Creation Ministries International's rotten evidence
John Stear, June 2006

Creation Ministries International (CMI)  has, on its web site (as has Answers in Genesis (AiG)) an article listing arguments they think creationists should NOT use.  The list includes many of the old furphies still being tossed about by some creationists despite CMI and AiG's advice to the contrary.

At least one of those arguments is still on their web sites.  I refer to News blackout on strange creature, written, in 1991, by Creation Ministries International (CMI) proselytiser Russell Grigg, which refers to the carcase of a sea creature recovered off New Zealand by a Japanese trawler in April 1977.  However, the issue is not so much that CMI continues to promulgate Grigg's article, the important question is, why did it take them so long to acknowledge the scientific evidence.

Grigg wrote his article in 1991, some thirteen years after evidence emerged that the carcase was that of a shark, most likely a basking shark.  Grigg wrote:

'The Japanese trawler Zuiyo Maru caught a dead plesiosaur near New Zealand'. This carcass was almost certainly a rotting basking shark, since their gills and jaws rot rapidly and fall off, leaving the typical small 'neck' with the head. This has been shown by similar specimens washed up on beaches. Also, detailed anatomical and biochemical studies of the Zuiyo-maru carcass show that it could not have been a plesiosaur.

So, long after the basking shark evidence became convincing, Grigg continued to claim that "flipper samples for tissue analysis" proved the carcase was a plesiosaur 

Let's look at the evidence at Sea Monster or Shark:

Photographs and witnesses confirm the presence of fin rays, which are possessed by most fish, including sharks. In contrast, plesiosaurs had bony phalanges as flipper supports, which were not seen in the carcass (Obata and Tomoda 1978, p 51). The limb bones shown in Yano's drawing were evidently based on presumption or pro-plesiosaur bias rather than observation (Omura and others 1978, p 56; Obata and Tomoda 1978, p 49).

Grigg cites "measurements of the head and neck".

More evidence from the same source:

The carcass sketch showed six neck vertebrae, viewed as "seven or so" by Obata and Tomoda (1978), which is reasonably consistent with Yano's measurements of neck length (150 cm) and individual vertebra diameter (20 cm). It is also consistent with sharks. However, 6 to 7 cervical vertebrae is not consistent with plesiosaurs and other marine reptiles. Even the pliosaurs, also known as "short-necked" plesiosaurs, have at least 13 neck vertebrae; the "long necked" plesiosaurs have far more. (Obata and Tomoda, 1978, p 46)... Although some of Yano's measurements seem surprisingly round (for example, 2000 mm for the tail and 10000 mm total length), if we assume they are reasonably accurate, then the body proportions (approximately 2:6:2 for the head+neck:torso:tail) are incompatible with any known plesiosaur fossils (Obata and Tomoda 1978, p 52). In many plesiosaurs the neck is by the longest section, and in no case is the torso (between the pelvic and pectoral fins) much longer than the head and neck, as it is in the carcass. The carcass could have lost some length through tail loss (discussed below), but the neck to torso ratio would still be incompatible with plesiosaurs.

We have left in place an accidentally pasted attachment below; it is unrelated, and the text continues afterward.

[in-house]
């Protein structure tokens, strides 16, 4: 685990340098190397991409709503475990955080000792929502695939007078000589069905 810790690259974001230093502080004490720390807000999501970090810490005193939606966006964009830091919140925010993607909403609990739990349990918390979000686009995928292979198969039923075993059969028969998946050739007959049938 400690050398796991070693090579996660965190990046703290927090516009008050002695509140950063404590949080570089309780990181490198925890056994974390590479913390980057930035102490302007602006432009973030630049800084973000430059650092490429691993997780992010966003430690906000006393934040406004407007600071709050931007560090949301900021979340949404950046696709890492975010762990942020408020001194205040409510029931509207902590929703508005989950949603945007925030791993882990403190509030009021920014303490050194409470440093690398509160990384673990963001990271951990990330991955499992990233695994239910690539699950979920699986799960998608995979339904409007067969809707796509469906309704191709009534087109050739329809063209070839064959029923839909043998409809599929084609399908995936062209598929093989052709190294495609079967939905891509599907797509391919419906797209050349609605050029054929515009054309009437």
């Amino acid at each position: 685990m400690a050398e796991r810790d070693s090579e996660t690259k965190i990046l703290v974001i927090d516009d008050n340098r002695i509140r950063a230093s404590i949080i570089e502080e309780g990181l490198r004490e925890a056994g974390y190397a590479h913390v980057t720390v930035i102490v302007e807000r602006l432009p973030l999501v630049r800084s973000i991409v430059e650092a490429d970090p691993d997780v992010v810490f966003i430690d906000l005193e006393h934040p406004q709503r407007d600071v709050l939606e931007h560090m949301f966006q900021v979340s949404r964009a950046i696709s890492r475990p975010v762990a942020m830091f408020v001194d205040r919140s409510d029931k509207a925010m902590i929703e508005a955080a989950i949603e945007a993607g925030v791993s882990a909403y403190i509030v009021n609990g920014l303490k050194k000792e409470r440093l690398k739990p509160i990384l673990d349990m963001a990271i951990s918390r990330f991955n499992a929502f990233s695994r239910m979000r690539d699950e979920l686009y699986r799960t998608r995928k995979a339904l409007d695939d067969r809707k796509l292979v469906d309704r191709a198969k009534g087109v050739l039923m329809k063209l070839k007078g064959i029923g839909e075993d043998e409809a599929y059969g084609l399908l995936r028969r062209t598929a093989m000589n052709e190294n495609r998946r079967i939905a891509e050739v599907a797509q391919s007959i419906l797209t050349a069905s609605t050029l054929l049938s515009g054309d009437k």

And, "the absence of a dorsal fin discounted the possibility of its being a basking shark"?

Not so!  More evidence:

Some witnesses denied the presence of a dorsal fin (Obata and Tomoda 1978). However, even if a dorsal fin were absent, it could have been rotted away. Second, as mentioned, one photo does show an apparent dorsal fin (see Figures 1c and 5) which was evidently overlooked by Yano and others. Omura, Mochizuki, and Kamiya (1978, p 56) state, " a close examination of the photograph we can clearly distinguish the base of a dorsal fin, though it had slipped from the mid-dorsal line".

As most of this evidence emerged in 1997/8 and  Grigg wrote his article in 1991, the question deserves to be asked again: why, twelve years later, was he still clinging to his long discredited "plesiosaur" theory?  Why did he not bother to follow up the evidence that emerged in 1978?  The answer is plain. He didn't want to know.  After all, why let the facts get in the way of a good story.

At the end of Grigg's article is a footnote acknowledging that evidence refuting the "plesiosaur" theory has been available since 1978, and providing links to two CMI articles, Live plesiosaurs: weighing the evidence and Let rotting sharks lie, written in December 1998 and November 1999 respectively.  Why did it take so long for CMI to decide to heed the evidence, write those articles and add the links? Bev Elliott, co-author of Let rotting sharks lie, is described as being:

... a supporter of the AiG ministries since 1988... [and] until recently, an ardent supporter of the plesiosaur identification for the Zuiyo-maru carcass. [my emphasis]

"until recently"? What took Bev so long to discover and publish the correct evidence, considering she's been associated with AiG since 1988?

Good questions, but will answers be forthcoming?  I fear not.

See also "Answers" in Genesis' Inconsistencies in Endorsing Myths